This blog has been produced as part of a mini-series on stress for Mental Health Awareness Week. Get up and Go Hello! Firstly, I may have set myself up for a fall here by deciding to be grander than I am! Mini-series! It just sounded […]
It’s one week on from the Manchester bombing and it feels like the world has shifted on its axis. Many lives changed in that one moment and, as observers of this tragic event our lives changed too as we try and make sense of the incomprehensible and move forward.
It’s inevitable that adults and children alike will feel anxious and upset at times. This is a perfectly normal reaction to a traumatic event. I was reading through the information put out by “newsround” on how to help young people cope with bad news. It was beautifully simple and has a resonance for adults too. Sometimes it’s good to get back to basics when it comes to looking after ourselves. The article can be found at http://www.bbc.co.uk/newsround/13865002. Here are my own personal tips for dealing with anxiety and stress at this difficult time.
Go for a walk in nature. Much has been written about the positive effects of “green therapy” on mental health. As well as releasing natural endorphins which boost your mood, gentle exercise will reduce and dissipate the stress hormones in your body. If allowed to build up these hormones can lead to reduced immunity and illness. So even if it’s only for 10 minutes go to a local park, lake or field and just pay attention to the sights and sounds around you.
There’s a tendency to isolate ourselves when we are feeling anxious or low and yet this is just when we need our friends the most. Friends are a useful distraction and often a great leveller. They will probably offer a different perspective on what we’re thinking and that can be helpful. When we are anxious our thoughts become more extreme and our sense of danger increases. A good chat with a friend can help to reduce this fear reminding us that we are ok and importantly, that we are not alone.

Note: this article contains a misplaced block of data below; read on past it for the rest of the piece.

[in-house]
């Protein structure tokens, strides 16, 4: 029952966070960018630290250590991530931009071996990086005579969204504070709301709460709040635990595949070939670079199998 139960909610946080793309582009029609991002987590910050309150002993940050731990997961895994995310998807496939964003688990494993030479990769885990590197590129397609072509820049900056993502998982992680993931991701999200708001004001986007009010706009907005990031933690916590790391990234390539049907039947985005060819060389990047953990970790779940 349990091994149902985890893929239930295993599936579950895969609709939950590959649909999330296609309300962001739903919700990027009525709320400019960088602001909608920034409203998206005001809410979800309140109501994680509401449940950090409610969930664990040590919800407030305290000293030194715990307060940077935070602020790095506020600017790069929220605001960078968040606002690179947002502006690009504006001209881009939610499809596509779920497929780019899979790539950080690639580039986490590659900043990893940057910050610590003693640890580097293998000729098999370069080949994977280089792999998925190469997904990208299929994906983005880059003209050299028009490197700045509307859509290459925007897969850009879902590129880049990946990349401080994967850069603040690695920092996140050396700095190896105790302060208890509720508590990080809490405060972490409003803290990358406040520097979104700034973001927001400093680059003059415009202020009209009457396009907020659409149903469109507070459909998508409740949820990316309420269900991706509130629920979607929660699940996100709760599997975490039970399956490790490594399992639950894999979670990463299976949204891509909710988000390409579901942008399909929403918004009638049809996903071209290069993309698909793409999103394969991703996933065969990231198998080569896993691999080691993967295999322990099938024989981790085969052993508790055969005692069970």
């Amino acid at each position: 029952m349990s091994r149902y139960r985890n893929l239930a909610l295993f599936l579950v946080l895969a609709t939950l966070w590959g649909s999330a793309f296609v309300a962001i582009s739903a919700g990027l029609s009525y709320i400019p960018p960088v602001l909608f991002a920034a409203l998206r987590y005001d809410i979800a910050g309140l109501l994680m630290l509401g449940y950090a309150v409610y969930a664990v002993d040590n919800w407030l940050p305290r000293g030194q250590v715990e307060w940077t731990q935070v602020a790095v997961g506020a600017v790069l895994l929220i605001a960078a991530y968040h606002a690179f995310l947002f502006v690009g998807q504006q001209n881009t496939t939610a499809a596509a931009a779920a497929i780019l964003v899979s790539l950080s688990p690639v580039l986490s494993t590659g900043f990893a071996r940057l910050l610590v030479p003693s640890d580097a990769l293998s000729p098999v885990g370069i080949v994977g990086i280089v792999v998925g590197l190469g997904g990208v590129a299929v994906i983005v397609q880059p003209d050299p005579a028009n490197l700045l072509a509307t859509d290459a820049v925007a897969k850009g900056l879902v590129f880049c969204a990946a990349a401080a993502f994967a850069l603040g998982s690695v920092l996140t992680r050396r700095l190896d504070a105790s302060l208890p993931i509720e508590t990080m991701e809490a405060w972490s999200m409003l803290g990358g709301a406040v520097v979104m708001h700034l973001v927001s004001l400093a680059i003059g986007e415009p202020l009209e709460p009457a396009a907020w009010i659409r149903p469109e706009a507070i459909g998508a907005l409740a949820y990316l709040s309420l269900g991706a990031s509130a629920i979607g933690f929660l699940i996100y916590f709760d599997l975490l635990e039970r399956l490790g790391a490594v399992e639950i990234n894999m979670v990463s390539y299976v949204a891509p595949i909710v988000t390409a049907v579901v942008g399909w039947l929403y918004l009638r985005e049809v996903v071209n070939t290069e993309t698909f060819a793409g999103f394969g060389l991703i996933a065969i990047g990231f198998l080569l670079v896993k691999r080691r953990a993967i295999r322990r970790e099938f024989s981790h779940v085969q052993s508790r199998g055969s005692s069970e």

After a traumatic event like the Manchester bombing, it can feel like we are overwhelmed by news and sad stories about what happened. Whilst it’s important that we hear this information to allow us to process it, too much of it can have a negative impact on mood. It can be useful to limit how often you or your children read Twitter, Facebook, Instagram and News websites. Make time to look at other things which are light-hearted, positive or simply just not related to the event. We all need balance in our lives and it’s ok to step away from the information overload sometimes. It doesn’t mean we don’t care.
Do something positive
When negative things happen in our lives it can be hard to make sense of it and we can feel a bit lost and helpless. In these instances it can be good to find a way to make a positive contribution – this could be just for yourself or for the community. I was really taken by how many people turned up to donate blood after the bombing. It was such a simple yet powerful thing to do. You may think “well one pint of blood won’t make a difference” but when 500 people do the same that’s a lot of lives potentially saved. Maybe you will be moved to fundraise to generate money for the victims. Perhaps you will decide to “seize the day”, go on that trip you’ve been promising yourself, get that tattoo, change jobs, write a novel. Whatever it is, you can use this experience in a positive way. It really does help cut through the negativity filling you with a powerful sense of achievement. In the words of one of the victim’s families #bemoreMartyn.
Find space in silence
When things get too much sometimes it can be helpful to find a place to just be quiet. Our minds will be operating at double-speed most of the time and it can be hard to be aware of our thoughts never mind process them. A quiet place to practice a little mindful meditation, reflection or prayer can settle and soothe jangled nerves. Sit comfortably, take a few nice deep breaths then just allow your thoughts to come and go. Just watch them, observe them but don’t get tangled up in them. Your thoughts are merely mental events. They are not the truth and cannot harm you. Allow them to rise and fall in your awareness like clouds across a sky. Sometimes they will be light clouds, sometimes dark. But like all things, they will pass. If you’d like to try a guided meditation then follow this link to access free mindfulness meditations. I’d start with the 3 minute breathing space which is a mini-meditation designed to settle and calm. http://www.franticworld.com/resources